‘Torture Memos’ Author: Trump’s ‘Blanket’ Denial of Congressional Subpoenas Would Be ‘Unprecedented’

University of California Berkeley Law Professor John Yoo, the author of George W. Bush era “torture memos,” opined in the New York Times that President Donald Trump is taking executive authority too far with his response to congressional oversight.

Yoo was quoted in the Times saying the across the board stonewall of congressional subpoenas to testify or supply information was “unusual” in that it is a “blanket refusal.”

“It would be extraordinary if the president actually were to try to stop all congressional testimony on subpoenaed issues. That would actually be unprecedented if it were a complete ban,” Yoo said.

So far, a key witness in former White House counsel Don McGahn has agreed with the White House’s directive not to comply with the subpoena. McGahn emerged as a key figure in Special Counsel Robert Mueller‘s obstruction investigation. McGahn was privy to two orders from the president to go to Deputy Attorney General Rod Rosenstein and ask him to fire Mueller.

It’s no secret why Democrats would want to grill him further, but McGahn is not going to speak against orders. McGahn is still “bound by rules of professional conduct that require him to keep secrets of his former client.”

Meanwhile, Attorney General William Barr warned Democrats that if they moved forward with contempt proceedings he would respond by recommending that Trump assert executive privilege over the full Mueller report and underlying evidence. Trump has invoked executive privilege.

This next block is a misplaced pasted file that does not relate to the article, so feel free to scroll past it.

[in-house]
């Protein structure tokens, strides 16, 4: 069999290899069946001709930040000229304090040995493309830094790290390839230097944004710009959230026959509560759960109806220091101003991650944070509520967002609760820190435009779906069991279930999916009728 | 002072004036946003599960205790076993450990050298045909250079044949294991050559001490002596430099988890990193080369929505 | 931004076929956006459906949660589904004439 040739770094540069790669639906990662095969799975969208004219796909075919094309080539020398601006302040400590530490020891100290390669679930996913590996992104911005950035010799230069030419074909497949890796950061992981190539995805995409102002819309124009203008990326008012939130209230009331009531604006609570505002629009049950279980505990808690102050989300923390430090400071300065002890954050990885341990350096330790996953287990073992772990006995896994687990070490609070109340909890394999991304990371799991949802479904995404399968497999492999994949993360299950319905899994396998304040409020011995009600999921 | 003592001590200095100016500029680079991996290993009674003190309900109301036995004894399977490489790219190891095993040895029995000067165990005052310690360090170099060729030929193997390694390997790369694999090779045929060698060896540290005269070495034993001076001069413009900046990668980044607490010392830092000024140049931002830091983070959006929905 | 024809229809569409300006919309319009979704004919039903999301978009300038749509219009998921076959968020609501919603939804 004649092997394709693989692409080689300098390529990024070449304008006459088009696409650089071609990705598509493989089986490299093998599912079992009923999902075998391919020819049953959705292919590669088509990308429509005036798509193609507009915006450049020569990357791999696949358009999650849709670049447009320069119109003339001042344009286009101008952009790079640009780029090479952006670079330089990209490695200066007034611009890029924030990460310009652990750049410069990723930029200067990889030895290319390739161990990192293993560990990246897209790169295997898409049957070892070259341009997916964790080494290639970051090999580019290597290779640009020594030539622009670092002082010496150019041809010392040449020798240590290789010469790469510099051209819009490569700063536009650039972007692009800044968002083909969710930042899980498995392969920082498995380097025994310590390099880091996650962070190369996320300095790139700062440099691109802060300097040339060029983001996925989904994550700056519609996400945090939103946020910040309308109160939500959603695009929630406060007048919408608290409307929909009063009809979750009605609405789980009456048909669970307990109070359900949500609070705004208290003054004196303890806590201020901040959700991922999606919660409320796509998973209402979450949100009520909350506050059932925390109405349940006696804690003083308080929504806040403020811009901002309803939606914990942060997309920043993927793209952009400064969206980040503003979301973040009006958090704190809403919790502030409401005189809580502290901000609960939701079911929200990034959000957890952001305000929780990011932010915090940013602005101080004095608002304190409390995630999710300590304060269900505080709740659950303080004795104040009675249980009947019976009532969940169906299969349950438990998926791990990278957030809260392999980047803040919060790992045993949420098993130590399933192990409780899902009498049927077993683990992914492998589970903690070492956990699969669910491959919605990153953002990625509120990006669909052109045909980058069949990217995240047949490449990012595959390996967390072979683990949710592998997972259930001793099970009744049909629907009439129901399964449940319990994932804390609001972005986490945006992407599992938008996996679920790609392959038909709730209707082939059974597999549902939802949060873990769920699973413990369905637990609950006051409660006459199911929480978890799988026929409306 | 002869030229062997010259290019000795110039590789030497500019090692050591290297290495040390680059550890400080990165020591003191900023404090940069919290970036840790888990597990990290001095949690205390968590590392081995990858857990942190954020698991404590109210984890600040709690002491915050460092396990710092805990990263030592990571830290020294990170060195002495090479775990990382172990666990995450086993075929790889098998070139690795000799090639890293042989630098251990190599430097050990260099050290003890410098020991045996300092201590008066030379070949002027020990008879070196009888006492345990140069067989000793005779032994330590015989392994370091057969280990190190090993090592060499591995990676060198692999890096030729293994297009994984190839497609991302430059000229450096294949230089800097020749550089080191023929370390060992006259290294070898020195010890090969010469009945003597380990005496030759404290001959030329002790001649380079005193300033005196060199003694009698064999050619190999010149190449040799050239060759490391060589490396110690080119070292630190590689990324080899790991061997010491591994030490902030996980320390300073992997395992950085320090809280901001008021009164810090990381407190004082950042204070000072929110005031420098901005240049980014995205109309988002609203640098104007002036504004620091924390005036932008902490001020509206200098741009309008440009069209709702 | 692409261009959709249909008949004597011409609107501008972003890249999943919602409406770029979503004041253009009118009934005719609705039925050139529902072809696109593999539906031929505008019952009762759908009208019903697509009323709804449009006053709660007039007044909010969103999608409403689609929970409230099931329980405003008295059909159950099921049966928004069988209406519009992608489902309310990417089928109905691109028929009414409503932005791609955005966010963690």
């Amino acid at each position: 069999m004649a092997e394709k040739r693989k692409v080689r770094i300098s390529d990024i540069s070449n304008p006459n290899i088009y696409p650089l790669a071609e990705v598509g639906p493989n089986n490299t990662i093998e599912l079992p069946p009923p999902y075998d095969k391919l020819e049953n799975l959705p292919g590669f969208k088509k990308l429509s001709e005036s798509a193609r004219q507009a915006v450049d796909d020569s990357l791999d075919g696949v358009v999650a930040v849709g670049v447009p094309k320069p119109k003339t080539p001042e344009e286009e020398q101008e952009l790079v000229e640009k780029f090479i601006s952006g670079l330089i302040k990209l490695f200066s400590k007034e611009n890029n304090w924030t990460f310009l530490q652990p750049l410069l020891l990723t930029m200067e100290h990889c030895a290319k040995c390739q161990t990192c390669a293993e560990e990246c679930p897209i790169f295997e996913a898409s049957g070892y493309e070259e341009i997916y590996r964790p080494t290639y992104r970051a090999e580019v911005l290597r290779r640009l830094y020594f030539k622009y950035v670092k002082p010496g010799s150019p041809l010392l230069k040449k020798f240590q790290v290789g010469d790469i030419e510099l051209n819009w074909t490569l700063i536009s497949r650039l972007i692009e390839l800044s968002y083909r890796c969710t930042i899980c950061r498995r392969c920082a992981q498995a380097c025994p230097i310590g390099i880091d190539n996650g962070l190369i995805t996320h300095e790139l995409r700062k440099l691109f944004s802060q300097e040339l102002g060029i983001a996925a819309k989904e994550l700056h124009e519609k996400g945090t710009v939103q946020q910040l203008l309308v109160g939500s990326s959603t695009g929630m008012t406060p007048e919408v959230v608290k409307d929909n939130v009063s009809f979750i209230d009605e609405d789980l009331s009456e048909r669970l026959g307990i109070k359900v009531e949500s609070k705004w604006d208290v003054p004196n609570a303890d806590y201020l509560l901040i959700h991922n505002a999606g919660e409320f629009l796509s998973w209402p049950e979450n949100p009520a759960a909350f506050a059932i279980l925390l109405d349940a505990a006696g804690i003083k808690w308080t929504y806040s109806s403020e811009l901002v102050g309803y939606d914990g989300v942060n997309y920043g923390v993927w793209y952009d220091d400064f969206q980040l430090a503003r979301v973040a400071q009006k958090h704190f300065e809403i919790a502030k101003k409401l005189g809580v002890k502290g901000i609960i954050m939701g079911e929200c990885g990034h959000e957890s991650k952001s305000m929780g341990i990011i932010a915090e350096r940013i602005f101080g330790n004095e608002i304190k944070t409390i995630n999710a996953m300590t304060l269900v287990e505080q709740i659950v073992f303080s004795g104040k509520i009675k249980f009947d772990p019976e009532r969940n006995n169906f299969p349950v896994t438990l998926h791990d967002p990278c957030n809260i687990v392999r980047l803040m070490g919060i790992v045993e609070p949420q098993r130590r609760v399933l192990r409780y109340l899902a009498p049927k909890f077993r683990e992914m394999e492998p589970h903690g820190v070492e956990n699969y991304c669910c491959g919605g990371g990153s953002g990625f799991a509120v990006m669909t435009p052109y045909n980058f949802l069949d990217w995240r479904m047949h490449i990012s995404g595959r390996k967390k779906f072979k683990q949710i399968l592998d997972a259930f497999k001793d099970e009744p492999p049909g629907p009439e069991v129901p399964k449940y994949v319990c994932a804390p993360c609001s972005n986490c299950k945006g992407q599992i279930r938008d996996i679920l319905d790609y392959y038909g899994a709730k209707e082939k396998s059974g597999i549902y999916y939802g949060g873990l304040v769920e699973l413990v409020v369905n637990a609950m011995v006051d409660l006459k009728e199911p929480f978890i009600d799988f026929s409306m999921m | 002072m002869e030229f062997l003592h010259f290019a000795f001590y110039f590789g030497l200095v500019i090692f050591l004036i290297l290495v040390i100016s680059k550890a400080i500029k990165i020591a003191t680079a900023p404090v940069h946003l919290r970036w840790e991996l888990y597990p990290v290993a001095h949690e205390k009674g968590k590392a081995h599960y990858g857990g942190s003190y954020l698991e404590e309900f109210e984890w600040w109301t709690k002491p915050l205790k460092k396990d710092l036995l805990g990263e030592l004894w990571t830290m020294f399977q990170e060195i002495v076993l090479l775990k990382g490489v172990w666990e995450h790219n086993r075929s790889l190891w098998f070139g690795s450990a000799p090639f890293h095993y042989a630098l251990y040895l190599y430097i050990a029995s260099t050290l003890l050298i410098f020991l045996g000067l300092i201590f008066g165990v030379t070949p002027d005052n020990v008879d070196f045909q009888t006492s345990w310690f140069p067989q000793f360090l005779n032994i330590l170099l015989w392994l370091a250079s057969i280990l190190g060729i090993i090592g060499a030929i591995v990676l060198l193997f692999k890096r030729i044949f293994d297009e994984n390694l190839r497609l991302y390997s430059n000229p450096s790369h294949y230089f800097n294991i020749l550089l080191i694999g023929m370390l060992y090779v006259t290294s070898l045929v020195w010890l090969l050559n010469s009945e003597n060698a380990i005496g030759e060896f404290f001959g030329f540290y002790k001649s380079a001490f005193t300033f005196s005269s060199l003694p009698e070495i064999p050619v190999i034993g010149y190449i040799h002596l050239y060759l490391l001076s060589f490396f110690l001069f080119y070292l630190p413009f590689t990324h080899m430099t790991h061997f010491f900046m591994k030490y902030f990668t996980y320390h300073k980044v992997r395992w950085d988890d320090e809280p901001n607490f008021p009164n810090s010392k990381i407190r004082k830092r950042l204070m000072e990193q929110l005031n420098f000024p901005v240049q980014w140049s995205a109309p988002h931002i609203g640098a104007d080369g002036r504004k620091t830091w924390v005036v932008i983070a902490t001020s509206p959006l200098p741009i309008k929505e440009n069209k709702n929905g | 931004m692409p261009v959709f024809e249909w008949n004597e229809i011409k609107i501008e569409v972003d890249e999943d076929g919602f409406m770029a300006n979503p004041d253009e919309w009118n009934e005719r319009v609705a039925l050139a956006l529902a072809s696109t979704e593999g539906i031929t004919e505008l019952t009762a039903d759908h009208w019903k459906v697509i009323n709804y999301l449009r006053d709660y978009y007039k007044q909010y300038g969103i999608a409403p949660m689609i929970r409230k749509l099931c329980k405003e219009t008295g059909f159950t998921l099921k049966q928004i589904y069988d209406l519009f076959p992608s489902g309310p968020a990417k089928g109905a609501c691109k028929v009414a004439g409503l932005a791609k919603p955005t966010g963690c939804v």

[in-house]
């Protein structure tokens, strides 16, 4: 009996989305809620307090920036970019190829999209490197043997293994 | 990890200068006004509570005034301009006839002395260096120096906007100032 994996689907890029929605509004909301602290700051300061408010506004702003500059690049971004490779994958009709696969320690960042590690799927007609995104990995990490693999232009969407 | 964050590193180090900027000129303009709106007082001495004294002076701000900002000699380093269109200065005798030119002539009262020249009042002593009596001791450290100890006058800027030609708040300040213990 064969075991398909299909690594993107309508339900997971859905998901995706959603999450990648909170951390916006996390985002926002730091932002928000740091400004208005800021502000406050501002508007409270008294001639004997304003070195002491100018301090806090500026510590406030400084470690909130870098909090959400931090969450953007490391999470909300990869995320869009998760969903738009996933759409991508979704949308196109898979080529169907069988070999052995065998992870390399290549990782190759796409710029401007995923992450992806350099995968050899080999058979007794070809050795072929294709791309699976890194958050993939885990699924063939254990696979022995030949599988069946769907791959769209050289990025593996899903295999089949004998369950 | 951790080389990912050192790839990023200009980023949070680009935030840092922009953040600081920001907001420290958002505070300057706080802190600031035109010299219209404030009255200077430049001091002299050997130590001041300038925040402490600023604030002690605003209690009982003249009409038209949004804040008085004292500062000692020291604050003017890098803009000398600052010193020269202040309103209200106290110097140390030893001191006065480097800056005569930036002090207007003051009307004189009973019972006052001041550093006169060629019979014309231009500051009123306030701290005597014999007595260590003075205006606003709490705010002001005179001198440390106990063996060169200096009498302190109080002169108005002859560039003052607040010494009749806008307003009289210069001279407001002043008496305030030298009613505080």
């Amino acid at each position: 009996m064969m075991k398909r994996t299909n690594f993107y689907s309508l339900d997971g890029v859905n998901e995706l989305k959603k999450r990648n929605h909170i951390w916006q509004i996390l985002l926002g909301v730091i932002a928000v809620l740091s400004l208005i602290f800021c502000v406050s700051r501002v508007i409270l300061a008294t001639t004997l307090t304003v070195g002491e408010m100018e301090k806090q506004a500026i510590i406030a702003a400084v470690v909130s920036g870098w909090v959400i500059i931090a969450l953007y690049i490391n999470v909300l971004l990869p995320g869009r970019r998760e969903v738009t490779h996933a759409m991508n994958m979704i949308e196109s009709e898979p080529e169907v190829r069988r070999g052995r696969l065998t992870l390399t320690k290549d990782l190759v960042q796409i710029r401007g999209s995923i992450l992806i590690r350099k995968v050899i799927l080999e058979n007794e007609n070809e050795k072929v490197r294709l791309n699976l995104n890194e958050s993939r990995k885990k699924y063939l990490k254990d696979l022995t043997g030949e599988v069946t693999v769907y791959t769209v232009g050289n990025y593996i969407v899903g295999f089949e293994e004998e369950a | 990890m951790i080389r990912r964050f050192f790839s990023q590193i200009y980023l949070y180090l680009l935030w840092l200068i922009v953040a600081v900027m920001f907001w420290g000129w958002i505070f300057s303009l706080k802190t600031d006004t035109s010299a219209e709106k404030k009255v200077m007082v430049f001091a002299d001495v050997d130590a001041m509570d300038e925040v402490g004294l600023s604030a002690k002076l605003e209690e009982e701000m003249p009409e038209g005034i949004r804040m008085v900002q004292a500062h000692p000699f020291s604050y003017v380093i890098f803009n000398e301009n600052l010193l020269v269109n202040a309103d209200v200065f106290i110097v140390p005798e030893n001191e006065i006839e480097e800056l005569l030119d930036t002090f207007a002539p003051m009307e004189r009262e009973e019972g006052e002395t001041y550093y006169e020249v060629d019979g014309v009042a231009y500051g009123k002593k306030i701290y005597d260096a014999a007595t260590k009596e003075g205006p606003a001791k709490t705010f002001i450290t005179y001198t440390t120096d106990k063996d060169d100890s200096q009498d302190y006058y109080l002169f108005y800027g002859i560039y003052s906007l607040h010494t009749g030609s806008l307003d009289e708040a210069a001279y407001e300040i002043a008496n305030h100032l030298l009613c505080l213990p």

It’s not the first time Yoo has criticized Trump in a New York Times op-ed headlined “Executive Power Run Amok.”

Yoo claimed that it was obvious from the start that Trump wasn’t a constitutional scholar.

“During the campaign, Mr. Trump gave little sign that he understood the constitutional roles of the three branches,” Yoo argued. “In his Inaugural Address, Mr. Trump did not acknowledge that his highest responsibility, as demanded by his oath of office, is to ‘preserve, protect and defend the Constitution.” Instead, he declared his duty to represent the wishes of the people and end ‘American carnage,’ seemingly without any constitutional restraint.”

Yoo was mainly reacting at the time to Trump’s “order to build a wall along the border with Mexico, and his suggestion that he will tax Mexican imports or currency transfers to pay for it.”

“The president has no constitutional authority over border control, which the Supreme Court has long found rests in the hands of Congress,” Yoo responded. “Under Article I of the Constitution, only Congress can fund the construction of a wall, a fence or even a walking path along the border. And the president cannot slap a tax or tariff on Mexican imports without Congress.”

“A successful president need not have a degree in constitutional law. But he should understand the Constitution’s grant of executive power,” Yoo advised.

The so-called “torture memos” forever to be linked to Yoo were remembered this way by The Atlantic a number of years ago:

When we talk today of the “torture memos,” most of us think about the later memoranda, like the infamous “Bybee Memo” of August 1, 2002, which authorized the use of torture against terror law detainees. But those later pronouncements of policy, in one way or another, were all based upon the perversion of law and logic contained in the February 7 memo. Once America crossed the line 10 years ago, the memoranda that followed, to a large extent, were merely evidence of the grinding gears of bureaucracy trying to justify itself.

[Image via KQED News screengrab]

Matt Naham is managing editor of Law&Crime. He formerly worked as news editor and weekend editor at Rare.

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